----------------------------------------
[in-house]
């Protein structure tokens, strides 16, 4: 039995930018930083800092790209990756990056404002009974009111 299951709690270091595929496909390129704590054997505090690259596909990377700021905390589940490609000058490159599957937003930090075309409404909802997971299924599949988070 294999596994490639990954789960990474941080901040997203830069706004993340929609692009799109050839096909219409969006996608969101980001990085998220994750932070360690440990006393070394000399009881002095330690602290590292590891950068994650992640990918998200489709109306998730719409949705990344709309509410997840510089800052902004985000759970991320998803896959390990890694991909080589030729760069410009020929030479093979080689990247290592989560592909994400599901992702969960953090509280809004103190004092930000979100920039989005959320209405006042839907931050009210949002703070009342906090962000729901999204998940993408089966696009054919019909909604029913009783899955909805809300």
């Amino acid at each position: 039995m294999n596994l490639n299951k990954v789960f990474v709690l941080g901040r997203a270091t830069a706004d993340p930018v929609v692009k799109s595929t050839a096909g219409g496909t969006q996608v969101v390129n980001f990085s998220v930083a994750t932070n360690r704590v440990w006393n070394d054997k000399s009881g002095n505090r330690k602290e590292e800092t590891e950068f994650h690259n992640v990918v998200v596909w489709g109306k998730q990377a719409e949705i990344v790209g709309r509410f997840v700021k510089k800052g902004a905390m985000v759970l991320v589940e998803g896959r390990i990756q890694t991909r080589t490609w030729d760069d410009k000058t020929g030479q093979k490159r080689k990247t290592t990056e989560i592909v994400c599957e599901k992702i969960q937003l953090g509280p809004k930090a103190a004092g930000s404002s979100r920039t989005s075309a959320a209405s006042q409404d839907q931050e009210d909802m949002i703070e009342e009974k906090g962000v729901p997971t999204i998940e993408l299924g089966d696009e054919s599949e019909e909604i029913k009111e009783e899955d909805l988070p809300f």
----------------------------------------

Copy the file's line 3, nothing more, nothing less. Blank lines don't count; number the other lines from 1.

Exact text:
């Amino acid at each position: 039995m294999n596994l490639n299951k990954v789960f990474v709690l941080g901040r997203a270091t830069a706004d993340p930018v929609v692009k799109s595929t050839a096909g219409g496909t969006q996608v969101v390129n980001f990085s998220v930083a994750t932070n360690r704590v440990w006393n070394d054997k000399s009881g002095n505090r330690k602290e590292e800092t590891e950068f994650h690259n992640v990918v998200v596909w489709g109306k998730q990377a719409e949705i990344v790209g709309r509410f997840v700021k510089k800052g902004a905390m985000v759970l991320v589940e998803g896959r390990i990756q890694t991909r080589t490609w030729d760069d410009k000058t020929g030479q093979k490159r080689k990247t290592t990056e989560i592909v994400c599957e599901k992702i969960q937003l953090g509280p809004k930090a103190a004092g930000s404002s979100r920039t989005s075309a959320a209405s006042q409404d839907q931050e009210d909802m949002i703070e009342e009974k906090g962000v729901p997971t999204i998940e993408l299924g089966d696009e054919s599949e019909e909604i029913k009111e009783e899955d909805l988070p809300f």